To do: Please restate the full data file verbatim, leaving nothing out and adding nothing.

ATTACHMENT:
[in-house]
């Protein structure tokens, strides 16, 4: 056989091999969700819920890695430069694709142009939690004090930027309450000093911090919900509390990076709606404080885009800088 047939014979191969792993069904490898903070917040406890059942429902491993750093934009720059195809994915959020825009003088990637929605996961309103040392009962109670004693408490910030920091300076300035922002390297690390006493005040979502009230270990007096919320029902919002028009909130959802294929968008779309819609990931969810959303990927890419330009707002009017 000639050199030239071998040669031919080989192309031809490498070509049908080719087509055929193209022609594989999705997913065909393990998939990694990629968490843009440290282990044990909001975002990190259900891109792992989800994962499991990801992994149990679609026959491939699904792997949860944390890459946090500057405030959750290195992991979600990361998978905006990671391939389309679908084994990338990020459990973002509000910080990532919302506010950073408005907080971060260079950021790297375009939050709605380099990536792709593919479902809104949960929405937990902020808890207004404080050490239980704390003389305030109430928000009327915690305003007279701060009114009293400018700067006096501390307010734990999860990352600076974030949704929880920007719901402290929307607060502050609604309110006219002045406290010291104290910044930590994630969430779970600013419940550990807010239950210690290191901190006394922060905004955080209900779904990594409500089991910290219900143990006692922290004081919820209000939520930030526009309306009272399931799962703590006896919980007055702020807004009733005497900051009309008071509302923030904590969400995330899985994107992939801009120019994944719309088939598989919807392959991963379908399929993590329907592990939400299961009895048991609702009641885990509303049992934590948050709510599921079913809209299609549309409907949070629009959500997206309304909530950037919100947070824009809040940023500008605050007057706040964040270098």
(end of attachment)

[in-house]
């Protein structure tokens, strides 16, 4: 056989091999969700819920890695430069694709142009939690004090930027309450000093911090919900509390990076709606404080885009800088 047939014979191969792993069904490898903070917040406890059942429902491993750093934009720059195809994915959020825009003088990637929605996961309103040392009962109670004693408490910030920091300076300035922002390297690390006493005040979502009230270990007096919320029902919002028009909130959802294929968008779309819609990931969810959303990927890419330009707002009017 000639050199030239071998040669031919080989192309031809490498070509049908080719087509055929193209022609594989999705997913065909393990998939990694990629968490843009440290282990044990909001975002990190259900891109792992989800994962499991990801992994149990679609026959491939699904792997949860944390890459946090500057405030959750290195992991979600990361998978905006990671391939389309679908084994990338990020459990973002509000910080990532919302506010950073408005907080971060260079950021790297375009939050709605380099990536792709593919479902809104949960929405937990902020808890207004404080050490239980704390003389305030109430928000009327915690305003007279701060009114009293400018700067006096501390307010734990999860990352600076974030949704929880920007719901402290929307607060502050609604309110006219002045406290010291104290910044930590994630969430779970600013419940550990807010239950210690290191901190006394922060905004955080209900779904990594409500089991910290219900143990006692922290004081919820209000939520930030526009309306009272399931799962703590006896919980007055702020807004009733005497900051009309008071509302923030904590969400995330899985994107992939801009120019994944719309088939598989919807392959991963379908399929993590329907592990939400299961009895048991609702009641885990509303049992934590948050709510599921079913809209299609549309409907949070629009959500997206309304909530950037919100947070824009809040940023500008605050007057706040964040270098």